What a Wonderful Life

A Look Back at Air Travel in the 1950s

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What a Wonderful Life

Flying in the 1950s to early 60s.

Flying in the 1950s to early 60s.

aviationqueen.blogspot.com

Flying in the 1950s to early 60s.

aviationqueen.blogspot.com

aviationqueen.blogspot.com

Flying in the 1950s to early 60s.

By: Liam Gorbutt, Journalist

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When you think of air travel today, you may think of crowded flights and that smelly guy next to you who seems to be having a war with you over the armrest.  Air travel was not always like this.  It was once a wonderful experience that was remembered for the ease and great service that was offered.

At first glance, we think of airplanes as something that is seen every day and is the norm for getting your family to Disneyland.  Yet, it was not always likes this.  In the ‘50s, if you were a nervous flyer or someone who just loved to smoke, well just light up.  In that age of air transportation, there were no regulations for smoking in public places.  One could simply smoke anywhere such as restaurants, offices, and movie theaters, so the airplane was no special case.  Later on in the ‘50s, the major airlines created smoking areas (as if it mattered as you’re in an airtight, flying tin can).  Nowadays, you are not allowed to smoke on any major airline, let alone public places (you may still smoke on private planes; however, this is at the discretion of the owner).

As previously mentioned, flying on a plane was once an uncommon occurrence, so it was treated as a special vacation for families.  The father would wear a properly fitted suit with a tie and maybe a pocket square and French cufflink shirts were popular form of dress.   The mother would wear a dress and the children would be dressed in similar clothing based on their gender.

Imagine getting on your flight from San Francisco to Detroit to have a well-trained stewardess come up to you and ask for your choice of entre, steak or fish.  Today, you would be lucky to get a bag of cheapo peanuts and ginger ale.  This was no Outback Steakhouse steak either.  This was farm fresh (not really, but fresh for the time period).

Speaking of grade A treatment, Pan America, or Pan Am, was the pioneer of passenger flights.  It was once one of the most well-known airlines for its service and affordability.  Founded in 1927 under the slogan “The World’s Most Experienced Airline” in Key West, Florida, throughout the ‘30s, ‘40s, and ‘50s the airline grew into one of the biggest travel empires of its time.  Slowly, Pan Am began to lose business in the 1970s as they could not maintain their service and stay in business.  By December of 1991 the company closed its doors for good.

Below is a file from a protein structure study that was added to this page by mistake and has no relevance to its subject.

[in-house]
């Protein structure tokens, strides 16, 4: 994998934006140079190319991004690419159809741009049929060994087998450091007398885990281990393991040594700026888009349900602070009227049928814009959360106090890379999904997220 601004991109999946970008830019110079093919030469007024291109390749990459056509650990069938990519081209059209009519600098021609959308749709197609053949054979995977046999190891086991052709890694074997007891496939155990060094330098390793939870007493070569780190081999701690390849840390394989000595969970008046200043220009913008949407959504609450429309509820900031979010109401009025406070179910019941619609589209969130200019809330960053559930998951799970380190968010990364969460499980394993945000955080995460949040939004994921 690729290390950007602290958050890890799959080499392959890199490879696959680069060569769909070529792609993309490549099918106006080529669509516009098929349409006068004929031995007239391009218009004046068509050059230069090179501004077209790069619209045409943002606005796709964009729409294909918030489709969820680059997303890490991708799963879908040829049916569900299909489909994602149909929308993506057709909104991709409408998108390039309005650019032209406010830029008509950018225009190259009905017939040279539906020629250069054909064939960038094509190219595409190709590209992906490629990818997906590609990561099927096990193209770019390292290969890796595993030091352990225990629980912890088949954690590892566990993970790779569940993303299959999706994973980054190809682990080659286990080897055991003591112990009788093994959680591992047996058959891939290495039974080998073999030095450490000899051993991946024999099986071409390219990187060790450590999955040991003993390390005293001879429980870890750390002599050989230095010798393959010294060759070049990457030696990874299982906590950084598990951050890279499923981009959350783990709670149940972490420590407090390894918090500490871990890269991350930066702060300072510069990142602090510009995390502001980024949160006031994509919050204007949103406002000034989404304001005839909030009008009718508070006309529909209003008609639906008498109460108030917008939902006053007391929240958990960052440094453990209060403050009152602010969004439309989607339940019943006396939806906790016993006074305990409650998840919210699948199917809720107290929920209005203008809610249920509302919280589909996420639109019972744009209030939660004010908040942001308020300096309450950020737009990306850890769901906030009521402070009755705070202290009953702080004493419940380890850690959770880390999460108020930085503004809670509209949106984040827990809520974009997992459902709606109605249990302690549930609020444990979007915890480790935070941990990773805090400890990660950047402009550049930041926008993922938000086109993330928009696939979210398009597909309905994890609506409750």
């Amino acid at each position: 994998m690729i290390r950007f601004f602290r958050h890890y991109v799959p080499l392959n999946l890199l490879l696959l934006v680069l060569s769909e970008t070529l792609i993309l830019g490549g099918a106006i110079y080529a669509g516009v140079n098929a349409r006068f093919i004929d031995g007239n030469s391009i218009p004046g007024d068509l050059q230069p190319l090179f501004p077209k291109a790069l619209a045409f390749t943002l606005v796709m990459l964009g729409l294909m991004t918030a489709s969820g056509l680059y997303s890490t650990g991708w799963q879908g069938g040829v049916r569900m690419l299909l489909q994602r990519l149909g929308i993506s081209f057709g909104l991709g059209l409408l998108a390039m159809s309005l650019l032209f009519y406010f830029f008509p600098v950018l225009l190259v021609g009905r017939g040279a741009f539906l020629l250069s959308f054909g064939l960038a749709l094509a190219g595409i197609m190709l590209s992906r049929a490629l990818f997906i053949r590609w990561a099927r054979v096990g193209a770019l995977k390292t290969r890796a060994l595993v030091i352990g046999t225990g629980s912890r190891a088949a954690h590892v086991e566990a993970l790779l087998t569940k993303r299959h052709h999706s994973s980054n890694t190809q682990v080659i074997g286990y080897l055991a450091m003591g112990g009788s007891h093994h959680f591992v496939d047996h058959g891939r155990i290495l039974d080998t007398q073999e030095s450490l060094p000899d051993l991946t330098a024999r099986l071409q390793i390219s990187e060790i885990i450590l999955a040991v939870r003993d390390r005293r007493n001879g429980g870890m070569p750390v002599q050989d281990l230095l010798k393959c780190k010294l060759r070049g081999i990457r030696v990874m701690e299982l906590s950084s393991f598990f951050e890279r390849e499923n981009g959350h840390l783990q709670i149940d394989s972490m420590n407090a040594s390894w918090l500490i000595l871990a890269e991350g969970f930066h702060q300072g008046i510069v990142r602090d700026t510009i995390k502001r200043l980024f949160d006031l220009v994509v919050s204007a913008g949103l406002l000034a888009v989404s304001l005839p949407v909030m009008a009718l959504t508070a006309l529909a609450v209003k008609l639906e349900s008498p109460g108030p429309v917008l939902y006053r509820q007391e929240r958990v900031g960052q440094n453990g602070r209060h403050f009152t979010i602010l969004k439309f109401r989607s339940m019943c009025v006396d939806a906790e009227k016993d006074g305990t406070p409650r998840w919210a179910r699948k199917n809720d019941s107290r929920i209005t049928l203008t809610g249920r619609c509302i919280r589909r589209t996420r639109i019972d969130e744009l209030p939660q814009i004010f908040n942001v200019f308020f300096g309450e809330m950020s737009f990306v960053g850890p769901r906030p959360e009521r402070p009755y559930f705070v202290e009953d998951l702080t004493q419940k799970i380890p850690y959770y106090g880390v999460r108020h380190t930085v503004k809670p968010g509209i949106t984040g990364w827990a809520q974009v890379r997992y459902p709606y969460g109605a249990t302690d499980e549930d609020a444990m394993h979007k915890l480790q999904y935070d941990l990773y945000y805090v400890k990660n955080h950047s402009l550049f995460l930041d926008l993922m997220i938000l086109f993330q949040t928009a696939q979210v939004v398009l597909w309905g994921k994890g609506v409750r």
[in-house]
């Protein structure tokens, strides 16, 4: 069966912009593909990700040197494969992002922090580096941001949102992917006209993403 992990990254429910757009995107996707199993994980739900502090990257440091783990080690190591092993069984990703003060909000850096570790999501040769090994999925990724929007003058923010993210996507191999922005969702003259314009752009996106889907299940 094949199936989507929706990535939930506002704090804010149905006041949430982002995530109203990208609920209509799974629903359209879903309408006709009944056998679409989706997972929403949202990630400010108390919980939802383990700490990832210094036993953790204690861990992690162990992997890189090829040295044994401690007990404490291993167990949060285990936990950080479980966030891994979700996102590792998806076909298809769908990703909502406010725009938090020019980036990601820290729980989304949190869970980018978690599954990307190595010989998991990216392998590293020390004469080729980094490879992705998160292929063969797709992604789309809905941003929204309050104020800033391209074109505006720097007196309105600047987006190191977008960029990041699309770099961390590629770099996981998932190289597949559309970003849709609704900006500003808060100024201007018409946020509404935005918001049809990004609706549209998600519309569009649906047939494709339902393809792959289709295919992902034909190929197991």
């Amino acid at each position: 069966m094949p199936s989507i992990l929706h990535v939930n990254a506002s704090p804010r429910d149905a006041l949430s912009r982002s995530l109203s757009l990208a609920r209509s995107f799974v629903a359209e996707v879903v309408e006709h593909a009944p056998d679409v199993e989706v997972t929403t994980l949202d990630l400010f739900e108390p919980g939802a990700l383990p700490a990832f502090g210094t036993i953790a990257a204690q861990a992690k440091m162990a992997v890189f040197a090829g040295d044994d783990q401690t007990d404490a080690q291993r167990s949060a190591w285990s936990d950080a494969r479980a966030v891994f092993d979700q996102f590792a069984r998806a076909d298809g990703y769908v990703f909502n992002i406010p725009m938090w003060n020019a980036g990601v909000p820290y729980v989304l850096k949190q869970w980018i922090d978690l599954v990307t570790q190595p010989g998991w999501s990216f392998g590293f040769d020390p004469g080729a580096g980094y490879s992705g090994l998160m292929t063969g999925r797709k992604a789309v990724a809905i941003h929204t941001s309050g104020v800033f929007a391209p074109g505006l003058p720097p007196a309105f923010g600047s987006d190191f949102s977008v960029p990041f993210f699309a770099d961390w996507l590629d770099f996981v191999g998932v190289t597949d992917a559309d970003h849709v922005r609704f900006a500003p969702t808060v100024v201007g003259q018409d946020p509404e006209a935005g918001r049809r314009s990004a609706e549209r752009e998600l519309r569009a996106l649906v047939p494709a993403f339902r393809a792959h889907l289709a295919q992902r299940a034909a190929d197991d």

Today, there is the TSA to protect us from terrorists and the likelihood of attack.  In the ‘50s, there was no TSA.  Imagine getting to the airport, dropping your bags off, buying an insurance policy right out of a machine, and then going to a lounge to have a cocktail of your choice, or, better yet, getting right on your plane.  No x-ray scanner to make you feel like you’re under a microscope, no pat downs, and best of all you could arrive five minutes before the plane takes off and still make your plane. Your family could even go to the gate to see you off. WOW!

Imagine living in the ‘50s and going on a plane to Madrid, Spain.  You get in your ‘55 Ford sedan with your beautiful wife and kids and drive to JFK International Airport.  The flight leaves in an hour, so you cruise.  You make it to the airport and walk in and check your bag.  Your wife fixes little Timmy’s hair as you head to the bar and get an Old Fashioned and then you bring your family to the plane, shaking hands with your friend who came to see you off.  You get on the plane and eat your salmon with your wife and kids and think, “What a wonderful life.”

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